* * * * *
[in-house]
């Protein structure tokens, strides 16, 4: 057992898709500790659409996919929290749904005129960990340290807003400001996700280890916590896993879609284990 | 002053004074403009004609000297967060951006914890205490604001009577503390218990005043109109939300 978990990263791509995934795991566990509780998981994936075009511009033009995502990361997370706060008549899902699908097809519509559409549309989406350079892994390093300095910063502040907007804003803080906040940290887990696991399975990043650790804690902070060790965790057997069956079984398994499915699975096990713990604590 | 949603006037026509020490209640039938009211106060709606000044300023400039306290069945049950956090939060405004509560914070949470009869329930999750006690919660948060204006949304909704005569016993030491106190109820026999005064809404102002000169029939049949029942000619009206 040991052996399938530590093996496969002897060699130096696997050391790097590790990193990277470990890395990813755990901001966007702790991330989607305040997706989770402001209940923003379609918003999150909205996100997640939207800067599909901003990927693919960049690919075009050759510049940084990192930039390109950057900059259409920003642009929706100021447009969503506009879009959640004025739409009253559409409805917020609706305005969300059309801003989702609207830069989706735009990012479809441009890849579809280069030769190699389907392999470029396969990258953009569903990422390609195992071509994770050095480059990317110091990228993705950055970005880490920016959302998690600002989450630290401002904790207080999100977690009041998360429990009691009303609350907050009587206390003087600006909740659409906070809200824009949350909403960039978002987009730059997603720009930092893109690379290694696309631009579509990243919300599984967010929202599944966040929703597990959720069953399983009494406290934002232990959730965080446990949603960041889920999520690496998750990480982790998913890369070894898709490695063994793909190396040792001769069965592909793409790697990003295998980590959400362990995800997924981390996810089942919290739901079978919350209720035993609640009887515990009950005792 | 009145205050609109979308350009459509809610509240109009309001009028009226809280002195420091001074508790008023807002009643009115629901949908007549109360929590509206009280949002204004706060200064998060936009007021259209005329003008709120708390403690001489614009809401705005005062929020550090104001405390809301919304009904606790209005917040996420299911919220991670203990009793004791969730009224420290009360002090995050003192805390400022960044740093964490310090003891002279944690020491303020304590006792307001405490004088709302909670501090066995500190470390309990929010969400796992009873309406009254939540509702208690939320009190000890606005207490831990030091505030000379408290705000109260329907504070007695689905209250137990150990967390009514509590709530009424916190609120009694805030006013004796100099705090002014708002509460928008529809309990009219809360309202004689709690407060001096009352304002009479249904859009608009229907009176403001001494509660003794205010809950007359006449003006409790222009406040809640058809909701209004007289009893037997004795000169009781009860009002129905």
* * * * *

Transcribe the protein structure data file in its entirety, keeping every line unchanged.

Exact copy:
[in-house]
């Protein structure tokens, strides 16, 4: 057992898709500790659409996919929290749904005129960990340290807003400001996700280890916590896993879609284990 | 002053004074403009004609000297967060951006914890205490604001009577503390218990005043109109939300 978990990263791509995934795991566990509780998981994936075009511009033009995502990361997370706060008549899902699908097809519509559409549309989406350079892994390093300095910063502040907007804003803080906040940290887990696991399975990043650790804690902070060790965790057997069956079984398994499915699975096990713990604590 | 949603006037026509020490209640039938009211106060709606000044300023400039306290069945049950956090939060405004509560914070949470009869329930999750006690919660948060204006949304909704005569016993030491106190109820026999005064809404102002000169029939049949029942000619009206 040991052996399938530590093996496969002897060699130096696997050391790097590790990193990277470990890395990813755990901001966007702790991330989607305040997706989770402001209940923003379609918003999150909205996100997640939207800067599909901003990927693919960049690919075009050759510049940084990192930039390109950057900059259409920003642009929706100021447009969503506009879009959640004025739409009253559409409805917020609706305005969300059309801003989702609207830069989706735009990012479809441009890849579809280069030769190699389907392999470029396969990258953009569903990422390609195992071509994770050095480059990317110091990228993705950055970005880490920016959302998690600002989450630290401002904790207080999100977690009041998360429990009691009303609350907050009587206390003087600006909740659409906070809200824009949350909403960039978002987009730059997603720009930092893109690379290694696309631009579509990243919300599984967010929202599944966040929703597990959720069953399983009494406290934002232990959730965080446990949603960041889920999520690496998750990480982790998913890369070894898709490695063994793909190396040792001769069965592909793409790697990003295998980590959400362990995800997924981390996810089942919290739901079978919350209720035993609640009887515990009950005792 | 009145205050609109979308350009459509809610509240109009309001009028009226809280002195420091001074508790008023807002009643009115629901949908007549109360929590509206009280949002204004706060200064998060936009007021259209005329003008709120708390403690001489614009809401705005005062929020550090104001405390809301919304009904606790209005917040996420299911919220991670203990009793004791969730009224420290009360002090995050003192805390400022960044740093964490310090003891002279944690020491303020304590006792307001405490004088709302909670501090066995500190470390309990929010969400796992009873309406009254939540509702208690939320009190000890606005207490831990030091505030000379408290705000109260329907504070007695689905209250137990150990967390009514509590709530009424916190609120009694805030006013004796100099705090002014708002509460928008529809309990009219809360309202004689709690407060001096009352304002009479249904859009608009229907009176403001001494509660003794205010809950007359006449003006409790222009406040809640058809909701209004007289009893037997004795000169009781009860009002129905």